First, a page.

- What’s On
This is a stunning book, owing much to the brilliance of Tim Beddow’s photographs. As far as recording the domestic architecture of the Old City of Damascus is concerned, it may have come just in time, for many of the buildings and their wonderfully ornate interiors are collapsing; at least through this work we have an idea of what is being swiftly lost. Such is the glamour and skilful lighting of the subjects that even the ruined bits look attractive (pp103-4), and I have a feeling that Beddow could continue to record it till the very end, where nothing is left but a crumbling pile of wood and plaster, and still make it look wonderful. Perhaps he should.
There is no doubting Brigid Keenan’s passion for these houses, mostly of the eighteenth century and later. She is good at relating the houses to the inhabitants who occupied them, including illustrious foreigners like Lamartine, Lady Hester Stanhope and Richard and Isabel Burton. She has read widely but not very thoroughly. Notable omissions are Ecochard’s Les Hammams de Damas (not so much for the architecture of the baths, but the fundamental analysis of the use of water in Damascus); she has noted an article by Dorothea Duda, but missed her pioneer study on these houses, based on the two-score interiors removed in the 1930s and 40s to Beirut, and inserted into Henri Pharaon’s family mansion. She lists Godfrey Goodwin’s Islamic Spain, but not his monumental A History of Ottoman Architecture, an omission rectified by the publishers, who mention it prominently on the back flap.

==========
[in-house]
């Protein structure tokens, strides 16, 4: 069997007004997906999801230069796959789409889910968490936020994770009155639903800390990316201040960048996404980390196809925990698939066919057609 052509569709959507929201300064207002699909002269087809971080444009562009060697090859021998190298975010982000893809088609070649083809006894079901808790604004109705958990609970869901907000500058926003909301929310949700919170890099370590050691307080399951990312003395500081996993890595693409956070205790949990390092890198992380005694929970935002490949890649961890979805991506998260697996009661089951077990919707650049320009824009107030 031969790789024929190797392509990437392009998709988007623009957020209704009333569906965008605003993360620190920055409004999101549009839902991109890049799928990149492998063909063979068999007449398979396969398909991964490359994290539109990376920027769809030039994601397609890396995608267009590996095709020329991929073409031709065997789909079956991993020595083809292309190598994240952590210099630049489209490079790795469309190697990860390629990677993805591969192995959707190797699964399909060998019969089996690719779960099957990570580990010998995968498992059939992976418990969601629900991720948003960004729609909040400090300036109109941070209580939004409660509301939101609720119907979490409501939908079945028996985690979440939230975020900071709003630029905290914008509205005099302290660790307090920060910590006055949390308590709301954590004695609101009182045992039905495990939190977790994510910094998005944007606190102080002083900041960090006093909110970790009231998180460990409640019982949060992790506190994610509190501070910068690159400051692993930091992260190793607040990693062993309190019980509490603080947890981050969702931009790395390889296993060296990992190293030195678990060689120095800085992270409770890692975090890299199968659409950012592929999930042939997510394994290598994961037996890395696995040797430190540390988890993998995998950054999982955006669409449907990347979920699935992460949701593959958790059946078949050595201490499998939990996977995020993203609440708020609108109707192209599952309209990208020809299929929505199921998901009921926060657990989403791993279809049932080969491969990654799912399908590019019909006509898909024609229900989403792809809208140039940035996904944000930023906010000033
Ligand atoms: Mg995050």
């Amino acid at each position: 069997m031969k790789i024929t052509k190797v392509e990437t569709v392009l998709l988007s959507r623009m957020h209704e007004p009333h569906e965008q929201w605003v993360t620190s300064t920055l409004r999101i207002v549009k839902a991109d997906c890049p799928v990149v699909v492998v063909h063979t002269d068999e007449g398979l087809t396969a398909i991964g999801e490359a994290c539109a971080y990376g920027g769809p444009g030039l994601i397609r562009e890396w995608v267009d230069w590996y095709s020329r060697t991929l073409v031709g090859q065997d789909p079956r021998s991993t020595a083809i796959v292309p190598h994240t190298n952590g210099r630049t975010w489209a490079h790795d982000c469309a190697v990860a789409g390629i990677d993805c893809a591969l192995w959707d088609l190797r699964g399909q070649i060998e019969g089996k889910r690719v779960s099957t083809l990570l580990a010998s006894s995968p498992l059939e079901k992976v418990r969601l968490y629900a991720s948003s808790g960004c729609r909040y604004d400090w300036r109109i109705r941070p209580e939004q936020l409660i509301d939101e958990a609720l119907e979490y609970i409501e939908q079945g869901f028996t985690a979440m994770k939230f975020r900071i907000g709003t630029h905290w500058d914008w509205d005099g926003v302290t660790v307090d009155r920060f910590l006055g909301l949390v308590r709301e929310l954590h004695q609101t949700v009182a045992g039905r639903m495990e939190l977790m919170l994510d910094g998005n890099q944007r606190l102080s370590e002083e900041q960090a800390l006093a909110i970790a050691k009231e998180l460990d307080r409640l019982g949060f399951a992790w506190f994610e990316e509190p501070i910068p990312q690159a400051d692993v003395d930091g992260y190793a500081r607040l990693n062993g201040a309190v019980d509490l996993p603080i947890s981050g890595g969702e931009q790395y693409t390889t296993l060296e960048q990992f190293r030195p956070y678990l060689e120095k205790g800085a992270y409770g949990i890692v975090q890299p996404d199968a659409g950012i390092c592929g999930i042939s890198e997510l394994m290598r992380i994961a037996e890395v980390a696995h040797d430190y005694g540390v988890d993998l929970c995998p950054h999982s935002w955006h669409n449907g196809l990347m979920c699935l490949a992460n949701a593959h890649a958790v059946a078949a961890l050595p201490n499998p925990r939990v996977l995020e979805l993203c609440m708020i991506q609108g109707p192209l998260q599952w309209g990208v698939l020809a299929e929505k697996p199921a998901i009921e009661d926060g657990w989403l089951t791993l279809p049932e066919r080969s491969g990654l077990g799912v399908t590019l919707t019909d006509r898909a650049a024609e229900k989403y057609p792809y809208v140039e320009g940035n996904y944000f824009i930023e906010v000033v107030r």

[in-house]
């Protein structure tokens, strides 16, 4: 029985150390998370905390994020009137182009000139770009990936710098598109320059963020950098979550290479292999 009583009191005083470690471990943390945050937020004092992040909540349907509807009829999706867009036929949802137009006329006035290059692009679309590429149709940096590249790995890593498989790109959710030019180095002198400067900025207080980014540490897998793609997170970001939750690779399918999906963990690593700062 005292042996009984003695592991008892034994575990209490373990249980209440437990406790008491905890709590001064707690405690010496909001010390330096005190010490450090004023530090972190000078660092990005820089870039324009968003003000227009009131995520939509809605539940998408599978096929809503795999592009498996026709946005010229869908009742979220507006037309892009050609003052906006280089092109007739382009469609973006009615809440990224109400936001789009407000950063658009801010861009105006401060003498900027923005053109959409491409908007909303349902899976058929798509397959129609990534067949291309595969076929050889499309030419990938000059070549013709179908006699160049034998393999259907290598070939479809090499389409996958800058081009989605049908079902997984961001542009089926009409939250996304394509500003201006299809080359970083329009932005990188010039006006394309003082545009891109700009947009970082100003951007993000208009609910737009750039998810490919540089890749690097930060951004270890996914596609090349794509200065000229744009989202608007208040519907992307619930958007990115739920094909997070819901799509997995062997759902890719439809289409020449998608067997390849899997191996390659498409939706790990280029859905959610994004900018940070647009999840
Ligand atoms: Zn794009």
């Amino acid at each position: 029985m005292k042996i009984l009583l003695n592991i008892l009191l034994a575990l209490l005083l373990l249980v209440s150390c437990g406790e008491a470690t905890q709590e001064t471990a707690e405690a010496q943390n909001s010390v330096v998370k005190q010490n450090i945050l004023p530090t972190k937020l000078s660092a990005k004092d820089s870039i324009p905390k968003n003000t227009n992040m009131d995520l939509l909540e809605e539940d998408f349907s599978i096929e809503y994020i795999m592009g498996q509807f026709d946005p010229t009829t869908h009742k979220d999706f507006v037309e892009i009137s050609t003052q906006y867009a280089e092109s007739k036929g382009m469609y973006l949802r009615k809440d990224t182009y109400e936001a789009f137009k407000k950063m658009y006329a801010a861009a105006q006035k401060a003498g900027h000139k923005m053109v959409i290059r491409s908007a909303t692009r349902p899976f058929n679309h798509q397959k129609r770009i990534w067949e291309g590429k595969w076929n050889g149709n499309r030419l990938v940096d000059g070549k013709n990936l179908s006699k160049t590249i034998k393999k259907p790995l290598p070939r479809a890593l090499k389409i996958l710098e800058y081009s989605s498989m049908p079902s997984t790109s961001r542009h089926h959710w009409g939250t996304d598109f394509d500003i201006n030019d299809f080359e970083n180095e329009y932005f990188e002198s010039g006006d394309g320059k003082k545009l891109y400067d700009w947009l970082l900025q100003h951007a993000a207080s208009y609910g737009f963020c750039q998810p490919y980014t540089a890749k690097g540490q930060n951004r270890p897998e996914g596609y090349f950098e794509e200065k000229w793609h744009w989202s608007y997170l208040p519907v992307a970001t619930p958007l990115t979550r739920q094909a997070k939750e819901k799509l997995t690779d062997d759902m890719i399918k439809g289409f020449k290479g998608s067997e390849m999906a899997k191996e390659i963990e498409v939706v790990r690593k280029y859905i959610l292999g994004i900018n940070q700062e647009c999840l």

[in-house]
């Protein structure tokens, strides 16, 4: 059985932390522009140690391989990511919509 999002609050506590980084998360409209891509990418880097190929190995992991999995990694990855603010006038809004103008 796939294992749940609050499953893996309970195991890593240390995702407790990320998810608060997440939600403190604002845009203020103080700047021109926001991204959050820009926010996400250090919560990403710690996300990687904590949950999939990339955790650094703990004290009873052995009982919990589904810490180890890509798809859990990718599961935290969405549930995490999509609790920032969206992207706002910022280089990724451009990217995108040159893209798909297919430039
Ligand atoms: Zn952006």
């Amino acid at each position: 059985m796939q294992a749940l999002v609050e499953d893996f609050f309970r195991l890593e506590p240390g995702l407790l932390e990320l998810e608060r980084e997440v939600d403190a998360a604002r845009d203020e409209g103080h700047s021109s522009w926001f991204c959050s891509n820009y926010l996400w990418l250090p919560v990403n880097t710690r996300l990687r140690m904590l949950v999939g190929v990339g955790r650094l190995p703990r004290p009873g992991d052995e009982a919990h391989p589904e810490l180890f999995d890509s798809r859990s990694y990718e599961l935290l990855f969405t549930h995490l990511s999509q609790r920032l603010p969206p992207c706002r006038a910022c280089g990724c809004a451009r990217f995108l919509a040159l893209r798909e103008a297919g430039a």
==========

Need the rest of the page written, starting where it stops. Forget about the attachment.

And this brings us to the point. Why was there such an explosion of architecture and baroque decoration from the beginning of the eighteenth century? The answer is a simple economic one, for the emerging merchant class was suddenly free - the Ottoman controls were slackened, and under the ‘Azm governors everyone prospered. Keenan herself notes that at least three of the most opulent houses belonged to wealthy merchants, the Aqqads, Istwanis and Quwatlis. This phenomenon occurred not only in Damascus, but also in Aleppo and Hama (the evidence for which was effectively demolished by the late President Hafez Al-Assad during a political spat a couple of decades ago).